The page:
Theraphosidae

Belongs within: Avicularoidea.Contains: Oligoxystre, Avicularia, Chilobrachys, Selenocosmia. The Theraphosidae, tarantulas, are a pantropical group of sometimes very large mygalomorph spiders that inhabit silken burrows or retreats. In members of the South American subfamilies Theraphosinae and Aviculariinae, the abdomen bears urticating hairs that are used in defense (Jocqué & Dippenaar-Schoeman 2007). The Indo-Australian Selenocosmiinae possess stridulatory… Continue reading Theraphosidae

Hexathelidae

Belongs within: Mygalomorphae. The Hexathelidae, funnel web spiders, are a group of medium-sized to large spiders that live in tube or funnel webs under rocks or in crevices (Jocqué & Dippenaar-Schoeman 2007). Characters (from Jocqué & Dippenaar-Schoeman 2007): Medium-sized to large mygalomorph spiders; cephalic region raised or low; eight eyes; labium provided with numerous cuspules;… Continue reading Hexathelidae

Crassitarsae

Belongs within: Mygalomorphae.Contains: Ctenizinae, Barychelidae, Theraphosidae, Nemesiidae, Migoidea. The Idiopoidea are a clade of mygalomorph spiders in which the legs bear tarsal spines, females lack scopulae on the first and second tarsi, and the anterior metatarsi and tibiae of the female possess digging spines. They are trapdoor spiders, living in burrows closed with wafer- or… Continue reading Crassitarsae

Mygalomorphae

Belongs within: Araneida.Contains: Avicularoidea. The Mygalomorphae are one of the main clades of spiders, characterised by chelicerae with fangs closing down the longitudinal axis of the body. Members of the families Atypidae and Antrodiaetidae have the cephalic part of the cephalothorax raised and the eyes on a common tubercle whereas in other mygalomorphs the eyes… Continue reading Mygalomorphae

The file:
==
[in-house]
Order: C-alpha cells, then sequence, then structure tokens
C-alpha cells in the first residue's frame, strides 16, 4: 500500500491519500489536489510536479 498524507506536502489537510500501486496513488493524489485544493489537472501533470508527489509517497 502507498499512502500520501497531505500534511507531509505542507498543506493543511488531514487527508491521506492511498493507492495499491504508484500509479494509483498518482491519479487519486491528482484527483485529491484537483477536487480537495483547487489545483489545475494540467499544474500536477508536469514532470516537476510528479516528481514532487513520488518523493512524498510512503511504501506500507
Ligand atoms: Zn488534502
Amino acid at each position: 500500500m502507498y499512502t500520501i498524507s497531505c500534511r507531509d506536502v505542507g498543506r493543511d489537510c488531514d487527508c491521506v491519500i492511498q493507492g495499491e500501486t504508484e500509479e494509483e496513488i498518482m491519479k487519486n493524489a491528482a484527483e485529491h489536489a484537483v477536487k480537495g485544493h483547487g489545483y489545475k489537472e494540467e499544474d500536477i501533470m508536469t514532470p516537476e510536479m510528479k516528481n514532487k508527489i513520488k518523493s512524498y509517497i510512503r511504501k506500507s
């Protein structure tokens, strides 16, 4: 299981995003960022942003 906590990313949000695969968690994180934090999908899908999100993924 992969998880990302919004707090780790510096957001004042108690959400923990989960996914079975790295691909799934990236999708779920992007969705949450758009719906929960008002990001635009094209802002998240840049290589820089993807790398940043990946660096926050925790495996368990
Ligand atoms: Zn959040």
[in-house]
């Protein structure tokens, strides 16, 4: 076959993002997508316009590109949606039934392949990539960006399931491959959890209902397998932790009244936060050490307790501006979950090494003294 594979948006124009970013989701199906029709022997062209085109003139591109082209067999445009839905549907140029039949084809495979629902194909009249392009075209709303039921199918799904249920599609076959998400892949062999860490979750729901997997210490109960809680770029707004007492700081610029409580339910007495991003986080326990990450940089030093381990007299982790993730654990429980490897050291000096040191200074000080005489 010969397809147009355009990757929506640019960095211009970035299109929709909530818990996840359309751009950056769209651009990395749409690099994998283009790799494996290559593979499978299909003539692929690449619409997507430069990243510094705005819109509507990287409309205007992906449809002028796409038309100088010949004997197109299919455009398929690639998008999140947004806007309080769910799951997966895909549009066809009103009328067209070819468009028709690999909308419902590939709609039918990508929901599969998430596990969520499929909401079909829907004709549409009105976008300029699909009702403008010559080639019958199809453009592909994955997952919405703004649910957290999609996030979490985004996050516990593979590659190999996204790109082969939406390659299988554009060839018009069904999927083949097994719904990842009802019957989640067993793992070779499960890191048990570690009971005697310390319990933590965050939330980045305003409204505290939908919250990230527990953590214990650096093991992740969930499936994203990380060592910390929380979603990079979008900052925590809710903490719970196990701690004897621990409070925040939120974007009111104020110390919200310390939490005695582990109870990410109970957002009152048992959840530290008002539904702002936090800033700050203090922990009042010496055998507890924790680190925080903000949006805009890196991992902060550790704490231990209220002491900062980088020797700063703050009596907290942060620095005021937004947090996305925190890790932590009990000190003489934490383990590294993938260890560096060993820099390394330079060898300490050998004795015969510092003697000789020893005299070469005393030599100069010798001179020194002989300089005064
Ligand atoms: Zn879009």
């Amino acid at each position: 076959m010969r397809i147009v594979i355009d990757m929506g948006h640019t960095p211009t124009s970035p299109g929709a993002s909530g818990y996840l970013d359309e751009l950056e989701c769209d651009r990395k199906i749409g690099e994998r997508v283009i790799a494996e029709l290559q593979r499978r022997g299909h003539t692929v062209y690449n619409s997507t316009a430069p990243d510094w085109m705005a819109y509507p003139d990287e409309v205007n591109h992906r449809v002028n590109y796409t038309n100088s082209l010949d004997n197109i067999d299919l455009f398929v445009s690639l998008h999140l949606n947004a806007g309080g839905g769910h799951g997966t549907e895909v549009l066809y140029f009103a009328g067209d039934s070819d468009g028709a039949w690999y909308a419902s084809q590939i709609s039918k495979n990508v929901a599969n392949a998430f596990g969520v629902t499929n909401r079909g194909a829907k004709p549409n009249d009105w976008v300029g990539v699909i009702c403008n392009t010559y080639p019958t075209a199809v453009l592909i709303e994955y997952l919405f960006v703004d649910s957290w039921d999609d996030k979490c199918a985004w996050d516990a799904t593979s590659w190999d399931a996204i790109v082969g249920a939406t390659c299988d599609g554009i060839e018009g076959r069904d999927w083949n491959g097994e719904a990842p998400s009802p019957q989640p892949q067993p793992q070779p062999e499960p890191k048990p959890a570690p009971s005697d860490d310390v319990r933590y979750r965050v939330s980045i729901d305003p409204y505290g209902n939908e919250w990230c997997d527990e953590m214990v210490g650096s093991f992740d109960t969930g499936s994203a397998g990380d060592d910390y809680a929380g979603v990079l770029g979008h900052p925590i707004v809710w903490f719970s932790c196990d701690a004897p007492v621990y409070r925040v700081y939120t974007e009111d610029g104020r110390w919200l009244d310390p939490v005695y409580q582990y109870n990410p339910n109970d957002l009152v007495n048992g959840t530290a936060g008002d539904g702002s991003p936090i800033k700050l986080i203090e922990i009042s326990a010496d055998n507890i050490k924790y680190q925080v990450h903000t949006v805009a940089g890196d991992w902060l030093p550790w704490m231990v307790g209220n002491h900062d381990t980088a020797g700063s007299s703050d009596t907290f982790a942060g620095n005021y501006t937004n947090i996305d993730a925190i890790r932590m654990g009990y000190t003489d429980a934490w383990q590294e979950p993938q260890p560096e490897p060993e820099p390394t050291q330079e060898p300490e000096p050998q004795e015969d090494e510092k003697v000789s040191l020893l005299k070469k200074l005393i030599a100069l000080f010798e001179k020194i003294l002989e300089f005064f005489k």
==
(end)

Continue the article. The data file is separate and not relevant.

Avicularoidea

Belongs within: Mygalomorphae.Contains: Anamini, Dipluridae, Hexathelidae, Nemesiidae, Rastelloidina, Theraphosidae. The Avicularoidea is a clade of mygalomorph spiders in which the male palps have the bulb perpendicular to the cymbium or directed back towards the base. This clade is further divided between the Dipluroidea, with numerous maxillary cuspules on the labium and a prolateral spine on… Continue reading Avicularoidea

Dipluridae

Belongs within: Avicularoidea. The Dipluridae are a group of mygalomorph spiders that capture prey with a sheet web attached to a funnel-shaped retreat. They are distinguished by an extremely long, widely spaced pair of posterior spinnerets that extend well past the abdomen; the median spinnerets are much shorter but also widely spaced (Jocqué & Dippenaar-Schoeman… Continue reading Dipluridae

Nemesiidae

Belongs within: Avicularoidea. The Nemesiidae are a fairly generalised family of mygalomorph spiders characterised by a double row of teeth on the paired leg claws, at least in females. They live in silk-lined burrows of various forms, with some species closing their burrow with a lid. In most subfamilies, both males and females have biserially… Continue reading Nemesiidae

Rastelloidina

Belongs within: Avicularoidea.Contains: Idiopoidea. The Rastelloidina are a clade of mygalomorph spiders characterised by the presence of a rastellum, an array of spines at the ends of the chelicerae used in digging. In members of the family Cyrtaucheniidae, the paired tarsal claws are biserially dentate in females and have a ventral S-shaped row of teeth… Continue reading Rastelloidina